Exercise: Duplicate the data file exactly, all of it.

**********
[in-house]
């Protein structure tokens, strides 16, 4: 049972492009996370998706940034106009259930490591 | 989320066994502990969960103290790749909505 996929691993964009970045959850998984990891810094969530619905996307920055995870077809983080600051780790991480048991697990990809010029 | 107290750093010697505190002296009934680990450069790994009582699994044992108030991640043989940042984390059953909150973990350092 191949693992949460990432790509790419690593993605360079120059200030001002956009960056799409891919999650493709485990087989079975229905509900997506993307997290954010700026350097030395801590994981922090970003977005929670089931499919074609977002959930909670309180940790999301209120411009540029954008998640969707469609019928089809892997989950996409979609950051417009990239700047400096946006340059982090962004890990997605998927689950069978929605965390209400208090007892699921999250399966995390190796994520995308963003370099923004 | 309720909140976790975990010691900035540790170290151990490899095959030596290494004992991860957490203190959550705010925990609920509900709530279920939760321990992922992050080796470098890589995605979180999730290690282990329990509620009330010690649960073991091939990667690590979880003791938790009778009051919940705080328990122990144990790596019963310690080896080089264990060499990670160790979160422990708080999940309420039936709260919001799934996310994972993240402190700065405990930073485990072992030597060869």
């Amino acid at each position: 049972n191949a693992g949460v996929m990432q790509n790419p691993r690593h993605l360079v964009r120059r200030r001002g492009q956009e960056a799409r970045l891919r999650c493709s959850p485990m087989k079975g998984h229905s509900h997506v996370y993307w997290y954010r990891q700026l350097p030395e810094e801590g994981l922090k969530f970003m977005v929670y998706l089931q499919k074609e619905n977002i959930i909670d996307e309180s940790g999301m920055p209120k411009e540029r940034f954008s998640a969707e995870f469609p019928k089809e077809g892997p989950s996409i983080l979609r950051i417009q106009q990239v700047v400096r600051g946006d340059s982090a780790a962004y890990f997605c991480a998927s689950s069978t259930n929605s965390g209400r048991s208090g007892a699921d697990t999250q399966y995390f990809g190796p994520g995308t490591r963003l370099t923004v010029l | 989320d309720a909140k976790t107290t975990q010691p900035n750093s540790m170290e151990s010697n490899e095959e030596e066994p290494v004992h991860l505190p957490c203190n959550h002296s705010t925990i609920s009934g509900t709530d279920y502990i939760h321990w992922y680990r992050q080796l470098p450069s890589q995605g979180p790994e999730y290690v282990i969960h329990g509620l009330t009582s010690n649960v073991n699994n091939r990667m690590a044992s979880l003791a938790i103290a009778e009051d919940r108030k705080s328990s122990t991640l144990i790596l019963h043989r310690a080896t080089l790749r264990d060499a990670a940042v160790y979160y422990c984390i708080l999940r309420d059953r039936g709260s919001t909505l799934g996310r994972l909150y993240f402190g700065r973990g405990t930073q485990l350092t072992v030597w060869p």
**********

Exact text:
[in-house]
């Protein structure tokens, strides 16, 4: 049972492009996370998706940034106009259930490591 | 989320066994502990969960103290790749909505 996929691993964009970045959850998984990891810094969530619905996307920055995870077809983080600051780790991480048991697990990809010029 | 107290750093010697505190002296009934680990450069790994009582699994044992108030991640043989940042984390059953909150973990350092 191949693992949460990432790509790419690593993605360079120059200030001002956009960056799409891919999650493709485990087989079975229905509900997506993307997290954010700026350097030395801590994981922090970003977005929670089931499919074609977002959930909670309180940790999301209120411009540029954008998640969707469609019928089809892997989950996409979609950051417009990239700047400096946006340059982090962004890990997605998927689950069978929605965390209400208090007892699921999250399966995390190796994520995308963003370099923004 | 309720909140976790975990010691900035540790170290151990490899095959030596290494004992991860957490203190959550705010925990609920509900709530279920939760321990992922992050080796470098890589995605979180999730290690282990329990509620009330010690649960073991091939990667690590979880003791938790009778009051919940705080328990122990144990790596019963310690080896080089264990060499990670160790979160422990708080999940309420039936709260919001799934996310994972993240402190700065405990930073485990072992030597060869």
């Amino acid at each position: 049972n191949a693992g949460v996929m990432q790509n790419p691993r690593h993605l360079v964009r120059r200030r001002g492009q956009e960056a799409r970045l891919r999650c493709s959850p485990m087989k079975g998984h229905s509900h997506v996370y993307w997290y954010r990891q700026l350097p030395e810094e801590g994981l922090k969530f970003m977005v929670y998706l089931q499919k074609e619905n977002i959930i909670d996307e309180s940790g999301m920055p209120k411009e540029r940034f954008s998640a969707e995870f469609p019928k089809e077809g892997p989950s996409i983080l979609r950051i417009q106009q990239v700047v400096r600051g946006d340059s982090a780790a962004y890990f997605c991480a998927s689950s069978t259930n929605s965390g209400r048991s208090g007892a699921d697990t999250q399966y995390f990809g190796p994520g995308t490591r963003l370099t923004v010029l | 989320d309720a909140k976790t107290t975990q010691p900035n750093s540790m170290e151990s010697n490899e095959e030596e066994p290494v004992h991860l505190p957490c203190n959550h002296s705010t925990i609920s009934g509900t709530d279920y502990i939760h321990w992922y680990r992050q080796l470098p450069s890589q995605g979180p790994e999730y290690v282990i969960h329990g509620l009330t009582s010690n649960v073991n699994n091939r990667m690590a044992s979880l003791a938790i103290a009778e009051d919940r108030k705080s328990s122990t991640l144990i790596l019963h043989r310690a080896t080089l790749r264990d060499a990670a940042v160790y979160y422990c984390i708080l999940r309420d059953r039936g709260s919001t909505l799934g996310r994972l909150y993240f402190g700065r973990g405990t930073q485990l350092t072992v030597w060869p």